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Home / CPD in the Media / Dr Khondaker Golam Moazzem on Trans-Pacific Partnership (TPP) and Bangladesh’s trade,

Dr Khondaker Golam Moazzem on Trans-Pacific Partnership (TPP) and Bangladesh’s trade,

Bangladesh’s export trade will be affected after implementation of the pact. He said some imports might also become costlier challenging for Bangladesh following the pact.

Published in The Financial Express on Wednesday, 7 October 2015.

TPP may trouble BD trade
Experts suggest entry into alternative bloc

Jasim Uddin Haroon

Bangladesh most likely stands to suffer from the effects of the US-led Trans-Pacific Partnership (TPP) trade deal, especially in terms of export earnings, according to economists.

Leading economists gave their views to the FE Tuesday, a day after Monday’s announcement on the pact from a meet in the US city of Atlanta.

They said Bangladesh has a sizable export market, worth around US$ 8.0 billion, in the bloc called Eurasia Group. And Vietnam, one of the key competitors of Bangladesh, is in the Eurasia bloc.

Trade ministers from 12 nations – the USA, Canada, Mexico, Japan, Australia, Vietnam, New Zealand, Malaysia, Singapore, Brunei, Peru and Chile–announced Monday the largest trade-liberalising pact that encompasses 40 per cent or US$30 trillion of the global economy.

At a press conference in Atlanta, trade ministers from the United States, Australia and Japan called the Trans-Pacific Partnership an “ambitious” and “challenging” negotiation that will cut red tape globally and “set the rules for 21st- century trade”.

Some see short-term impacts on the Bangladesh economy while some say it will affect adversely in the long run.

Economists, as such, say Bangladesh now needs to join any effective regional initiative as a safeguard strategy to help keep competitive in the global economy.

Dr Zahid Hussain, the lead economist at the Dhaka office of the World Bank, said: “Bangladesh’s two key markets – Canada and the USA-are in the Eurasia bloc. So there are many risks for the country.”

He noted that Vietnam, which exports the same products to Canada, the USA and Australia, will get duty benefit in other Eurasia bloc countries.

Vietnam is believed to be among the biggest winners, according to the Eurasia Group, with the agreement potentially boosting GDP by 11 per cent by 2025, with exports growing 28 per cent in the period.

“In my view Vietnam will get at least 15 per cent duty benefit, meaning that Bangladesh-made products will be costly as Bangladesh will have to pay tariff to enter the markets.”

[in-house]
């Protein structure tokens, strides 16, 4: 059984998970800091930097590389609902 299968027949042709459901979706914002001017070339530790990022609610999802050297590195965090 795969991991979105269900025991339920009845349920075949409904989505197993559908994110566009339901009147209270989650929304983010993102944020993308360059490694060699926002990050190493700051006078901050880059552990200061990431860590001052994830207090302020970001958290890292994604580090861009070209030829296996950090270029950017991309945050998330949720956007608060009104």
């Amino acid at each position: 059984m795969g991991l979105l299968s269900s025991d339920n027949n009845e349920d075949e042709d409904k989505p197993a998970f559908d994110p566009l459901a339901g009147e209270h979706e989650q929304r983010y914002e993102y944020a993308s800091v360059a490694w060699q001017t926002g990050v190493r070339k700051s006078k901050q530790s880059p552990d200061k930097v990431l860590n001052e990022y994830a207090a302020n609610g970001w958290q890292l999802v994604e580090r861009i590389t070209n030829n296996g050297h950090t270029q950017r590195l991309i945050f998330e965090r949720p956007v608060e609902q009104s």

But Mr Hussain said there is space for breathing for Bangladesh as both Democrats and Republicans are yet to reach consensus on it.

The US Congress will have to approve the TPP deal along with other 11 member-nations.

Dr Ahsan H Mansur, executive director at the Policy Research Institute of Bangladesh (PRI), said in the short run Bangladesh may face the challenge but in the long run the deal will affect it adversely.

He said Bangladesh is enjoying duty-free facility in Canada, Australia and Europe. “We’ll lose the opportunity after 4-5 years when we will be out from the least-developed country status.”

India and other neighbouring countries are also getting tied through different initiatives.

“How Bangladesh will survive when almost each country is getting tied for duty benefits,” Dr Mansur said.

Dr Khandker Golam Moazzem, additional director at the Centre for Policy Dialogue (CPD), said Bangladesh’s export trade will be affected after implementation of the pact. The pact might take at least two years to be implemented.

“To my mind, not only RMG will be affected but non-RMG exports of Bangladesh will also be affected,” Dr Moazzem said.

Export of frozen fish, pharmaceuticals and agricultural products might be hit hard.

He said some imports might also become costlier challenging for Bangladesh following the pact.

He pointed out that Malaysia, world’s second-biggest palm oil producer and one of the biggest growers of rubber, will get easy access to the advanced nations, which might make the products costly for the Bangladesh.

Dr Moazzem said Vietnam is much ahead of Bangladesh in terms of investment, compliance and the environment affairs. Vietnam is also much higher on the global competitive index so it might grab Bangladesh’s share there.

However, he said, the rules of origin (RoO) applied for the member-nations of the bloc are somewhat problematic for them.

According to the RoO, the members will have to collect raw materials and intermediate products from among themselves.

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